Socialize

FacebookTwitter

Uighur Lamb Kebabs

The feature food of the Uighurs is their incredible lamb, often simply prepared allowing the quality of the meat to shine.
Text And Photo By Karen Chan
The Uighurs are a Turkic people and the majority of the non-Han people in Xinjiang. Their culture is deeply rooted in this area since before the time of Genghis Khan and their history reflects the exchange of languages and religions that occurred along the Silk Road. Today, their language is written in a modified Arabic script and most are Sunni Muslims. Having achieved sovereignty periodically throughout history, the Uighurs today are under Chinese rule.  They have a strong and vocal ethnic identity that in more recent history has been met with government repression, creating turmoil and violence in their communities.

As one can imagine the food of the Uighurs is largely influenced by the historic exchange of goods in this area, making them mostly traders. Xinjiang’s harsh desert terrain is largely uncultivable, but a system of irrigation introduced by the Persians created “oases,” allowing people in this area to begin cultivating vegetables, wheat and fruit. These oases are famous for producing sweet melons and grapes. However, the feature food of the Uighurs is their incredible lamb, often simply prepared allowing the quality of the meat to shine. Lamb kebabs roasting over coals and nan, a leavened flatbread cooked in a tandoor oven, are common street foods in Xinjiang.

I adapted this recipe from a great cookbook, Beyond the Great Wall, that features recipes of the ethnic minorities of China. The lamb kebabs are marinated in a mixture of onion, garlic and pomegranate juice, which adds a kick of tartness to the lamb. I’ve added a mixture of cumin and salt as a finishing touch, which is a standard way to season lamb kebabs in Xinjiang.

Uighur Lamb Kebabs
 
Prep Time
Cook Time
Total Time
 
Lovely Lamb Kebabs
Author:
Recipe Type: Side Dish, Main Course
Serves: 4
Ingredients
  • 1 lb of boneless lamb leg or shoulder, cut into approximately 1 inch squares (with some of the fat kept on)
  • ½ yellow onion
  • 2 tbsps of vegetable oil
  • ¼ cup pomegranate juice
  • 1 tsp salt
  • 1 tsp of freshly ground black pepper
  • 2-3 cloves of garlic, minced
  • ¾ tsp of cayenne
  • 1 tbsp of kosher or sea salt
  • 1 tsp of ground cumin
Instructions
  1. Process the onion into a paste in a food processor. Add the pomegranate juice, garlic, oil, salt and pepper to the onion paste and mix together. Add the chunks of lamb in a bowl and cover with the marinade. Cover the bowl with plastic wrap and set in the refrigerator for at least 2 hours to marinate.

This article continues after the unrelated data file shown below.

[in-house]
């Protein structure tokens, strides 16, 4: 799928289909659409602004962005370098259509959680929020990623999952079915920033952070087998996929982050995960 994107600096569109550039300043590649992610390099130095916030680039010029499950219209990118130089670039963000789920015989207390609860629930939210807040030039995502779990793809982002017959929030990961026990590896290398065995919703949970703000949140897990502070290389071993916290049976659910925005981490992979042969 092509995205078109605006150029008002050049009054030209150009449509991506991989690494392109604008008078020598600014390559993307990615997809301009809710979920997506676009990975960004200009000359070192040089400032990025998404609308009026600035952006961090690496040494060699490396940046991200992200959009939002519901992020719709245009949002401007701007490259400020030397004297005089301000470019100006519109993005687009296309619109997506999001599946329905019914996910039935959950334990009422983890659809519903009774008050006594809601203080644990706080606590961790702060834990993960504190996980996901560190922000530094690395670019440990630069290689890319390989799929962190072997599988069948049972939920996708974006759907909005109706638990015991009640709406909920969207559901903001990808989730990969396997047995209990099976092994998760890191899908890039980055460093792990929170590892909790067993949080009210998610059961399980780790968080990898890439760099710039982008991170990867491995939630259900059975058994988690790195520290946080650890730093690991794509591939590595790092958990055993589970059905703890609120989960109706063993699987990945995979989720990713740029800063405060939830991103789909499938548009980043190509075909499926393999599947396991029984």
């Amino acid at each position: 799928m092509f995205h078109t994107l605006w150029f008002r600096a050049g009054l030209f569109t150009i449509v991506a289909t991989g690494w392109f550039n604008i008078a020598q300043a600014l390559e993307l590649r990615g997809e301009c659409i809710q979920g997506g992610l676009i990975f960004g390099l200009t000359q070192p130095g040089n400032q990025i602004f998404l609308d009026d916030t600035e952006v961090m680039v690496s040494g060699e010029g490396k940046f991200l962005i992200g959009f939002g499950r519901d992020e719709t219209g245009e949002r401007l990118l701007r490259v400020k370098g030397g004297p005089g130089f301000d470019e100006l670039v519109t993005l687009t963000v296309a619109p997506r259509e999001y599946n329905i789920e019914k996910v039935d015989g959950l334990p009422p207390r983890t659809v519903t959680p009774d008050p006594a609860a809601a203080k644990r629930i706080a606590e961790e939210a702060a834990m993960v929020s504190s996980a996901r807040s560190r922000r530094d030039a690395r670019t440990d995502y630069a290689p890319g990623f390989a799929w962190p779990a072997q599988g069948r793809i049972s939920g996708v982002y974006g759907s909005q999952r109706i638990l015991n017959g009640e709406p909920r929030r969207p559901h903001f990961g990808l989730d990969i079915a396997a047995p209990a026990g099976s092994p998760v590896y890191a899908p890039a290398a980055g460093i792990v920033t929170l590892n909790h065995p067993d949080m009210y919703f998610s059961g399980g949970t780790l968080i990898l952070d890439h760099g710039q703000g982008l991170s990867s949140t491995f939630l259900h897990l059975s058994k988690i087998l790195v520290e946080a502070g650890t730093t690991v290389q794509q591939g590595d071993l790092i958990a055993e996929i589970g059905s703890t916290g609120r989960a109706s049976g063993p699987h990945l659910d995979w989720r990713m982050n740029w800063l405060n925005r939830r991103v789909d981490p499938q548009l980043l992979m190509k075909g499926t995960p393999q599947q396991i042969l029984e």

2. If using bamboo skewers, soak them in water for 30 minutes and place a plate on top of them to prevent them from floating. Preheat your gas grill to medium-high or prepare your charcoal grill. Skewer the pieces of meat onto the skewers, leaving enough space between them so the meat browns. Place the kebabs on the hot grill.
  3. Grill for about 2 minutes on the first side then turn, cooking for 7-8 minutes more, turning the skewers so they get good even color.
  4. Combine the salt and cumin together. Cook the meat to your liking and sprinkle the cumin-salt immediately after it comes off the grill.

 

Karen Chan

Karen Chan

Karen Chan is passionate about culture and food and explores culinary traditions around the world through her blog, Globetrotter Diaries. As a history buff with a severe case of wanderlust, her travels have exposed her to new and uncommon global foods, which she shares with the world on her own blog as well as on Honest Cooking.

More Posts - Website - Twitter - Facebook

Originally Published: May 28, 2011

2 Responses to Uighur Lamb Kebabs

  1. SUDIP SINGH KALRA Reply

    June 15, 2013 at 5:12 am

    very nicely written recipe . keep it up!!!!

  2. SUDIP SINGH KALRA Reply

    June 15, 2013 at 5:14 am

    great recipe waitin g for more

Leave a Reply

Your email address will not be published.

You may use these HTML tags and attributes: <a href="" title=""> <abbr title=""> <acronym title=""> <b> <blockquote cite=""> <cite> <code> <del datetime=""> <em> <i> <q cite=""> <strike> <strong>

Rate Recipe: